Japanese Vehicles Dominate CarMD’s Latest Reliability Rankings

CarMD has released its latest Vehicle Health Index Make & Model Reliability Rankings which examine how often vehicles show their check engine lights and how much those resulting repairs typically cost.

According to the company, they analyzed the check engine health of more than 4.2 million vehicles from between 1996 and 2017. The data was collected from CarMD’s network of ASE-certified technicians who “recommend, validate and upload repairs and costs to the database on a daily basis.”

The results of the study show Hyundai vehicles have the lowest average repair cost for a check engine light issue as the resulting parts and labor typically cost owners $306. The company was closely followed by Mazda and Kia which both had costs under $320.

The costs vary significantly by model and three most affordable average repair costs were for the 2012 Mazda 5, 2015 Kia Forte and 2015 Chevrolet Traverse. The Mazda 5 was the clear winner as its average repair cost was just $109.30. The Forte and Traverse had averages of $150.02 and $152.60, respectively.

CarMD’s data also showed vehicles from Acura, Honda, and Toyota were the least likely to have their check engine light on. In terms of models themselves, the Honda Civic was determined to be the vehicle that is least likely to have a check engine warning. It was followed closely by the Toyota Camry and Corolla.

The company says at least 10 percent of vehicles in the United States have their check engine light on at any given time and repair costs car vary widely as sometimes the light is activated for something as simple as not fully tightening the gas cap.

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  • Kannag Don Amenra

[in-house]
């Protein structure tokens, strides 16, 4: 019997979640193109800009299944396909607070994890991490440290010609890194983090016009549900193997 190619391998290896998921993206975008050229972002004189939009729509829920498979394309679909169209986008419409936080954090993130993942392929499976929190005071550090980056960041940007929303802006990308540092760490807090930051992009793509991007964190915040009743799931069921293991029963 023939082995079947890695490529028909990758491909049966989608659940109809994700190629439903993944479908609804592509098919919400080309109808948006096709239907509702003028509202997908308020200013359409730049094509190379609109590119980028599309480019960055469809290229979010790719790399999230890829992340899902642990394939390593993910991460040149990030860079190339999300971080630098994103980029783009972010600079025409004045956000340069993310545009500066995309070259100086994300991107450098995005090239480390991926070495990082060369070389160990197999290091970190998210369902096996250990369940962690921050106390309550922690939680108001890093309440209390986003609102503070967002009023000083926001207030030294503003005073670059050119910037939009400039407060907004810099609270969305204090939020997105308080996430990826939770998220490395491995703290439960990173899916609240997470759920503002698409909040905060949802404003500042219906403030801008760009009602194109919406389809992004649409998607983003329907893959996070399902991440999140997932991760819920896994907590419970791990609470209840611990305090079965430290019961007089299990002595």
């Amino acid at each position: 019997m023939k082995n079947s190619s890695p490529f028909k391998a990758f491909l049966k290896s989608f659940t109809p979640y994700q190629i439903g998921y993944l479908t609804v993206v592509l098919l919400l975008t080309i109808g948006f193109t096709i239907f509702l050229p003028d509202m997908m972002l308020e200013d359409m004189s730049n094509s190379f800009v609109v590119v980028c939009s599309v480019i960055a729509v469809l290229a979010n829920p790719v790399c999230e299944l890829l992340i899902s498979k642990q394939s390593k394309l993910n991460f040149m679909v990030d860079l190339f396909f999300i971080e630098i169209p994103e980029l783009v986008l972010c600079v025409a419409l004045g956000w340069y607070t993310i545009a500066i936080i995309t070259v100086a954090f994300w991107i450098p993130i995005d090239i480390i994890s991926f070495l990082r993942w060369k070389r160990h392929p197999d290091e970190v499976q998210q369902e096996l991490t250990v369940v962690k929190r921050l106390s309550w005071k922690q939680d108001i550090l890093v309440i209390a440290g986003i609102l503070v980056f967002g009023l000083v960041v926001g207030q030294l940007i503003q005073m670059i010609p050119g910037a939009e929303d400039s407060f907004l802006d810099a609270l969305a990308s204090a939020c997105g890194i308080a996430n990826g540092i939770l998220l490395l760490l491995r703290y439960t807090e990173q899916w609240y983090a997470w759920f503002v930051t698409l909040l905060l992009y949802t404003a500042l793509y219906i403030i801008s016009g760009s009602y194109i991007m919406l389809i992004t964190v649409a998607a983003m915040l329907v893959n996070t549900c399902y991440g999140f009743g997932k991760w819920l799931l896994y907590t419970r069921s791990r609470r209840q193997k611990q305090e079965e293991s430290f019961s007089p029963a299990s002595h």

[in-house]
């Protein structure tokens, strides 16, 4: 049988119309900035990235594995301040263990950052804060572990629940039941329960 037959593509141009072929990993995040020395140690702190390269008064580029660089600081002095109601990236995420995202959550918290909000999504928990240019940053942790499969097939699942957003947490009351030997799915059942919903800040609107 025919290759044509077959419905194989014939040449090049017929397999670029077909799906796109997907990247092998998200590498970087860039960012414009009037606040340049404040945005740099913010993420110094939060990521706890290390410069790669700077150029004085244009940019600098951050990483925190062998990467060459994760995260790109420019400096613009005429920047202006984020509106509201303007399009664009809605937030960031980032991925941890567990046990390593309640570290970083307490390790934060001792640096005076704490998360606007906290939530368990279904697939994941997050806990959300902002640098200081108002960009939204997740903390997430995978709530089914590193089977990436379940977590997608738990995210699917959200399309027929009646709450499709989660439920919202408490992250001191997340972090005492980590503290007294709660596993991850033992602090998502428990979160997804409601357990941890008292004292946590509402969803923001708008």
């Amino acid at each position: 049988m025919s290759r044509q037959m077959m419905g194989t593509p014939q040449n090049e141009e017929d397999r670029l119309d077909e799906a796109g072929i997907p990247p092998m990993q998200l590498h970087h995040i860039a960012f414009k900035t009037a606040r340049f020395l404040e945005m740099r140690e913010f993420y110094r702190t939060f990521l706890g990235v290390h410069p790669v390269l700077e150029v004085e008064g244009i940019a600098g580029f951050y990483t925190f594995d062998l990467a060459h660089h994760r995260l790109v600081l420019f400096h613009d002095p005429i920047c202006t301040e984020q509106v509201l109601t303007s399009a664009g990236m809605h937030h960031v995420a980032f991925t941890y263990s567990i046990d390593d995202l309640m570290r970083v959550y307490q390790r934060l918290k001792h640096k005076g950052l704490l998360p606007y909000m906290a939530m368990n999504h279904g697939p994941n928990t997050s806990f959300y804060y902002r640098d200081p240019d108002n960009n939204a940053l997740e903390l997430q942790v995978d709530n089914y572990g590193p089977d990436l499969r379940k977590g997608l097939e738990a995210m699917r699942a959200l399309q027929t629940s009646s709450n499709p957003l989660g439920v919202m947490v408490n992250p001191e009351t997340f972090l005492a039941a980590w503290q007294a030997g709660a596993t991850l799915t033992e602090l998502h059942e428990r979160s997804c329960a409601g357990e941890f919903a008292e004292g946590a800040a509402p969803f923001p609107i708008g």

Not surprising to see Japanese cars at the top of a reliability index. Well done, again 🙂

    • Moveon Libtards

      You do know that Lexus from Toyota is almost exclusively designed and built in the U.S. with many going to Japan for sale? You do know most “Japanese cars” are designed and built in the U.S.? Just look at the difference in Japanese cars in the U.S. and Japan.

      But I do hope they are reliable, because that is mostly what sells them…not their looks or power that is for sure.

  • lagunas3ca

    This should help boost Kobe Steel’s share price and regain its value.

  • Hot Twink

    Not really a surprise. Unfortunately, they also dominate the ugly list…

    • fgclolz

      I’m baffled as to why they couldn’t make something that’s easy on the eyes as well.

    • Moveon Libtards

      Totally agree. Nobody dreams of owning a Japanese car. They are appliances for American suburbia.

    • Zed68

      Not Mazda

    • jsz00

      Not surprising comment coming from a narcissistic gay boy a.k.a. “hot twink”

      • Hot Twink

        That’s right sweetie… 😉

  • BarryFastCars

    The Mazda5 was such a cool car. I would love for Mazda to create a new one on the Mazda6 Sky-Activ chassis with kodo design. Is there a better car for an Uber driver?

  • Christian Wimmer

    I‘m totally confused by the graphic entitled „2017 RANK LEAST LIKELY“. Can some explain to me how this works?

  • Moveon Libtards

    Funny, wasnt this site and others trying to tell us how Japanese cars are as American as apple pie because they were being deisgned and built in the U.S.? And therefore we couldnt hold country grudges when considering a car?

  • Craig

    My dad’s 1973 Chrysler Imperial ‘check engine’ light NEVER came on. Now some will argue that’s because he removed the bulb. And that’s true. But still. It’s pretty impressive!

    • nauticalone

      My Dad had a 73 Chrysler Imperial too (gold w/ tan interior and white vinyl top) with a 440 CI. Good Car! Turned a lot of heads too!

  • brn

    In 35 years of driving, I don’t recall a check engine light that ever cost me $1. Other things have cost me money (suspension issues can get real expensive real quick). Never a check engine light.

    Weird study.